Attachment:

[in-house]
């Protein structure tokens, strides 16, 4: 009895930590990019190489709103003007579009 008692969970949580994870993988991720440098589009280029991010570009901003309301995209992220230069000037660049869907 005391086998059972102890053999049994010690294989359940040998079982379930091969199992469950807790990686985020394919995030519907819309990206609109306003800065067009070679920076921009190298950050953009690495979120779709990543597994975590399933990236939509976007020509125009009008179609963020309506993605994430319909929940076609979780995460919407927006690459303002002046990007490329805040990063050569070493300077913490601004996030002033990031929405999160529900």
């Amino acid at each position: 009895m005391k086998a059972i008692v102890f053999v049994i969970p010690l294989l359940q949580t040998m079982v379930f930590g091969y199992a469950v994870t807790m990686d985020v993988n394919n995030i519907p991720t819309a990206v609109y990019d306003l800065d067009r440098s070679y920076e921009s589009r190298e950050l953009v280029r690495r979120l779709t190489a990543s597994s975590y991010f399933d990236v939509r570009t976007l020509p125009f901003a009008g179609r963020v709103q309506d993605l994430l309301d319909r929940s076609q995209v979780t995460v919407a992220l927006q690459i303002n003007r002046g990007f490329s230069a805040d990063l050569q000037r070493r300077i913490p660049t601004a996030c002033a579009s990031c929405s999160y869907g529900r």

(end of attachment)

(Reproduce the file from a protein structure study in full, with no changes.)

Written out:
[in-house]
């Protein structure tokens, strides 16, 4: 009895930590990019190489709103003007579009 008692969970949580994870993988991720440098589009280029991010570009901003309301995209992220230069000037660049869907 005391086998059972102890053999049994010690294989359940040998079982379930091969199992469950807790990686985020394919995030519907819309990206609109306003800065067009070679920076921009190298950050953009690495979120779709990543597994975590399933990236939509976007020509125009009008179609963020309506993605994430319909929940076609979780995460919407927006690459303002002046990007490329805040990063050569070493300077913490601004996030002033990031929405999160529900």
């Amino acid at each position: 009895m005391k086998a059972i008692v102890f053999v049994i969970p010690l294989l359940q949580t040998m079982v379930f930590g091969y199992a469950v994870t807790m990686d985020v993988n394919n995030i519907p991720t819309a990206v609109y990019d306003l800065d067009r440098s070679y920076e921009s589009r190298e950050l953009v280029r690495r979120l779709t190489a990543s597994s975590y991010f399933d990236v939509r570009t976007l020509p125009f901003a009008g179609r963020v709103q309506d993605l994430l309301d319909r929940s076609q995209v979780t995460v919407a992220l927006q690459i303002n003007r002046g990007f490329s230069a805040d990063l050569q000037r070493r300077i913490p660049t601004a996030c002033a579009s990031c929405s999160y869907g529900r």